Admitting Defeat

Admitting Defeat

What does it mean to lose? The dictionary defines “Defeat” as many things, but I think most often when we hear the word “Defeat” we think of this definition from Dictionary.com “The act or event of being bested; losing.” Defeat isn’t a fun thing to go through; it’s not easy, and it doesn’t feel good, but sometimes admitting defeat is the best thing you can do for yourself.

But wait Kyra! How can losing be a good thing? Aren’t you all about being successful no matter what?? The short answer is yes, but the long answer is a little different, and that’s what I want to explain to you, (and to myself,) today.

See, it all depends on your definition of success. On my anxiety journey, success has always meant managing my anxiety without help from medication. I’ve often sang the praises of non-medical coping mechanisms, and simple therapy techniques, in response to questions about why I’m not on meds.  Recently, however, those same strategies that have been working for me for years, have started failing me, and it has made me reconsider my current definition of success in terms of anxiety.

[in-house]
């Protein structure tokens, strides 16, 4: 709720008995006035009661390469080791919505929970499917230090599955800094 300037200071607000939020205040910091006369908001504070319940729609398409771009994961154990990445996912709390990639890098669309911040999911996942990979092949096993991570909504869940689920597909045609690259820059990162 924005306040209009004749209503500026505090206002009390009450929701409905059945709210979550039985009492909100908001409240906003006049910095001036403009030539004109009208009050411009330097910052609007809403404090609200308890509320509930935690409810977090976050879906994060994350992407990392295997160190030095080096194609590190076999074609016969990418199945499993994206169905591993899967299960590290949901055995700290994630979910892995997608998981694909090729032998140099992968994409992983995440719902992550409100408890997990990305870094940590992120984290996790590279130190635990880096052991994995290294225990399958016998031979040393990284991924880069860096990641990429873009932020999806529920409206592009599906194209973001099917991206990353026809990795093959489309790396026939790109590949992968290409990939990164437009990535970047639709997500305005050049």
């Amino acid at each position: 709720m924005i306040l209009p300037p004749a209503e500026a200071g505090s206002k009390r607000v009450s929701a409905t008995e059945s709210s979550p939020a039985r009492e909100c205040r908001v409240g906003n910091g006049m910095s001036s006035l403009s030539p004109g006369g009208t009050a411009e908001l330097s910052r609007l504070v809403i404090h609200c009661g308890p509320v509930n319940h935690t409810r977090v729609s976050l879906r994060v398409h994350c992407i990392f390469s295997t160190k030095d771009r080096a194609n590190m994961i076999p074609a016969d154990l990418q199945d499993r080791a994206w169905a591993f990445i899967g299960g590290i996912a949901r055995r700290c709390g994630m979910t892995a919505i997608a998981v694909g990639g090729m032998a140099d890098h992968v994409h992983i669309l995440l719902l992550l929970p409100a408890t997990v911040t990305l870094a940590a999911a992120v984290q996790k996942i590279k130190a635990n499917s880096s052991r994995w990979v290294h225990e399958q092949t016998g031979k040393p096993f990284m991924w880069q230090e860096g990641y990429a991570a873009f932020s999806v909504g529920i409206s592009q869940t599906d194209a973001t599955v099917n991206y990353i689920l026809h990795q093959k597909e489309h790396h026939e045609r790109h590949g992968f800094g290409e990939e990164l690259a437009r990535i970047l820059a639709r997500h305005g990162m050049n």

For the last 8-10 months, my anxiety and depression have been steadily increasing, silently and slowly, so that I haven’t really noticed. On a scale of 1-10 with 1 being relaxed by the pool with a drink in my hand, and 10 being watching a toddler slip over the edge of the Grand Canyon, I used to float at around a 4; what I would describe as the average person’s fear of public speaking. 4 was a good level for me, my anxiety was manageable, and when something happened that would elevate my anxiety, I had a decent amount of wiggle room between 4 and full-blown panic attack. (For those of you who don’t know, it’s much easier to bring anxiety down from a level 8, than it is to stop a panic attack (Level 10) once it’s started.)